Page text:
Helena Valente

Researcher/project manager , Kosmicare/university of Porto

Porto, Portugal


Helena Valente is a Psychologist, a postgraduate in Human Rights at the University of Minho Law School and a PhD candidate in Psychology at the Faculty of Psychology and Education Sciences of the University of Porto. Helena's research evaluates community intervention programs, particularly drug checking services. She has been working with people who use drugs since 2004 and is currently a board member of Kosmicare Association, where she provides scientific and technical supervision.

Predicting the use of drug checking services in a sample of testers and non-testers at Boom Festival: the relevance of harm reduction strategies and drug use patterns.

Purpose: Recent studies have shown that people who attend electronic dance music events (EDM) and use drug checking services (DCS) are a predominantly white male, highly educated middle-class population. However, there is still a lack of data beyond sociodemographic characteristics that must be addressed. This paper aims to describe the drug use patterns and protective behaviour strategies (PBS) employed by testers and non-testers at Boom Festival 2018 and analyze the relationship between these behaviours and the decision to use the DCS.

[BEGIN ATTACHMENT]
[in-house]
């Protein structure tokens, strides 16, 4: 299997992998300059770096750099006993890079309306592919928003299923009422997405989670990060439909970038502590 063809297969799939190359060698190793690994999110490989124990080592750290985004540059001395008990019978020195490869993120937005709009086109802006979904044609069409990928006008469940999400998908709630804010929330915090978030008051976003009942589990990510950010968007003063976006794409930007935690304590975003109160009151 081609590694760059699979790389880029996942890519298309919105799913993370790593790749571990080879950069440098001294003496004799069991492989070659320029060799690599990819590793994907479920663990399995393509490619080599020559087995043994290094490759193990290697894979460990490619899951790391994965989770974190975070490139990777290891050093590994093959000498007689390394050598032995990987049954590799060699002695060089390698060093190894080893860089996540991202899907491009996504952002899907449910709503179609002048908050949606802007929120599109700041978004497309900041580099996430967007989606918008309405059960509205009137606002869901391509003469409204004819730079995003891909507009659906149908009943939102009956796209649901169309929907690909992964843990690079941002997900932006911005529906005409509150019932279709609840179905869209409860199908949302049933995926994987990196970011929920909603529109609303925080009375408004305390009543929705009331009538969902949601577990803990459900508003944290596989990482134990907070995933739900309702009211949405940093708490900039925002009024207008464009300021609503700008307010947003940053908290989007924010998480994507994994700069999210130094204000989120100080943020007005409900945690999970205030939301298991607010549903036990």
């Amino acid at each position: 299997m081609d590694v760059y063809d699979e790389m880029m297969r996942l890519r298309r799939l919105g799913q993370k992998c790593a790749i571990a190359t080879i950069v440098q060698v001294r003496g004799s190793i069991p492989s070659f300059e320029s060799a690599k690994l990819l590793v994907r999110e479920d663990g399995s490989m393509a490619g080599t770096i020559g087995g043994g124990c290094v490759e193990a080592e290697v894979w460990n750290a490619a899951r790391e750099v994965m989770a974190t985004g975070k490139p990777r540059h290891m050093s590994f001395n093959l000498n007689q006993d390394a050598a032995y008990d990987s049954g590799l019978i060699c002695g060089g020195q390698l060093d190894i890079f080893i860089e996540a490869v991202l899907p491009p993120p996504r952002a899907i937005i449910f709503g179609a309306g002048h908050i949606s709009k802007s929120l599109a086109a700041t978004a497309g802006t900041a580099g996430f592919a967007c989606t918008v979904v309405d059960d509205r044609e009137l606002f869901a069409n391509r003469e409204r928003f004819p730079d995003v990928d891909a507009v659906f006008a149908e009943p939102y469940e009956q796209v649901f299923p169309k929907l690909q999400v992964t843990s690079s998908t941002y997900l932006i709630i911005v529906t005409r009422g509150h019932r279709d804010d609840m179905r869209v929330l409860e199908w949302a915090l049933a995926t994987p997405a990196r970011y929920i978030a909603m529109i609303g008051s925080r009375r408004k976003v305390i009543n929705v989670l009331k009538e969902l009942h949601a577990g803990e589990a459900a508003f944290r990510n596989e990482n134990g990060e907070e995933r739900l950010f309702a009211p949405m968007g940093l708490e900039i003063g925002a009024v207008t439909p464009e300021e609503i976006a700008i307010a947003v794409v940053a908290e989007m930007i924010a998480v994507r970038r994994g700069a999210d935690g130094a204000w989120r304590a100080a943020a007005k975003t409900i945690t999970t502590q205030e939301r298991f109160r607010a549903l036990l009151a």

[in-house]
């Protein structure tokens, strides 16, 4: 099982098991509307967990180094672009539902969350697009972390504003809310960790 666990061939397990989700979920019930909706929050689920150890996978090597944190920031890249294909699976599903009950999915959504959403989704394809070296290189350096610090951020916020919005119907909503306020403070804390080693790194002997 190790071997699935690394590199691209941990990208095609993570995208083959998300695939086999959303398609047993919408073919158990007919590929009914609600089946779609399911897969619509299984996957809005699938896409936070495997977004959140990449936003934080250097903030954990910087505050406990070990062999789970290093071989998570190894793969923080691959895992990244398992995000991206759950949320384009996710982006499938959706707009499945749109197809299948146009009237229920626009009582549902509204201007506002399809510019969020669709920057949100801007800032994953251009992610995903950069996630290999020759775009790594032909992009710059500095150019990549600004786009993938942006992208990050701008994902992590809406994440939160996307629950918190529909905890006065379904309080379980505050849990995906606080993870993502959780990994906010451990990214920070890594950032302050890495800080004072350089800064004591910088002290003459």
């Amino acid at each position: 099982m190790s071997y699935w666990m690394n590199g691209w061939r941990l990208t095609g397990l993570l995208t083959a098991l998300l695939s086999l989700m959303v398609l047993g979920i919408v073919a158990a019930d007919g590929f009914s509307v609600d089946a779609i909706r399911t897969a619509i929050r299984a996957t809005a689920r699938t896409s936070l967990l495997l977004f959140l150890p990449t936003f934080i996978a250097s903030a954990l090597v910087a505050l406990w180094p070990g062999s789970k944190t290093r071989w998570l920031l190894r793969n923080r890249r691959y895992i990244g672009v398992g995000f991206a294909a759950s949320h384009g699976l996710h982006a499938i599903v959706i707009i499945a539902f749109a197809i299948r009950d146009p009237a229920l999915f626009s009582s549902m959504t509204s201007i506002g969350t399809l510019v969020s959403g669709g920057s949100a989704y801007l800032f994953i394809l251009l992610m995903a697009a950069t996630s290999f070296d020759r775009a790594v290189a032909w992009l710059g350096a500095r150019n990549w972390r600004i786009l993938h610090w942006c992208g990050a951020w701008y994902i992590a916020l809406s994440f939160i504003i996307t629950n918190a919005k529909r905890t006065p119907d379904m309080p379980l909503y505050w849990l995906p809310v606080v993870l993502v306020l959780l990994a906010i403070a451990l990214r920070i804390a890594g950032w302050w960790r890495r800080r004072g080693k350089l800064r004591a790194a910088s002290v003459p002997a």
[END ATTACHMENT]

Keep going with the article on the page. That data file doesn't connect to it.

Approach: This is exploratory research based on a cross-sectional design using baseline data collected at the Boom Festival from testers (N = 343) and non-testers (N=115).
Findings: Non-testers presented, in general, slightly higher frequencies of use for most drugs, whereas testers tended to adopt PBS more frequently. Moreover, testers planned their drug use more often than non-testers and set more limits on the amount of drugs they used in one session. Both of these behaviours work as predictors for using the DCS.
Originality: This paper is the first to compare the demographics, drug use, and PBS adoption of DCS users with non-users who attended the same festival.
Practical implications: Our data suggest that DCS might not be easily accessible to all PWUDs, reaching almost exclusively highly educated people that already apply several harm reduction strategies. Actions should be taken to promote service accessibility.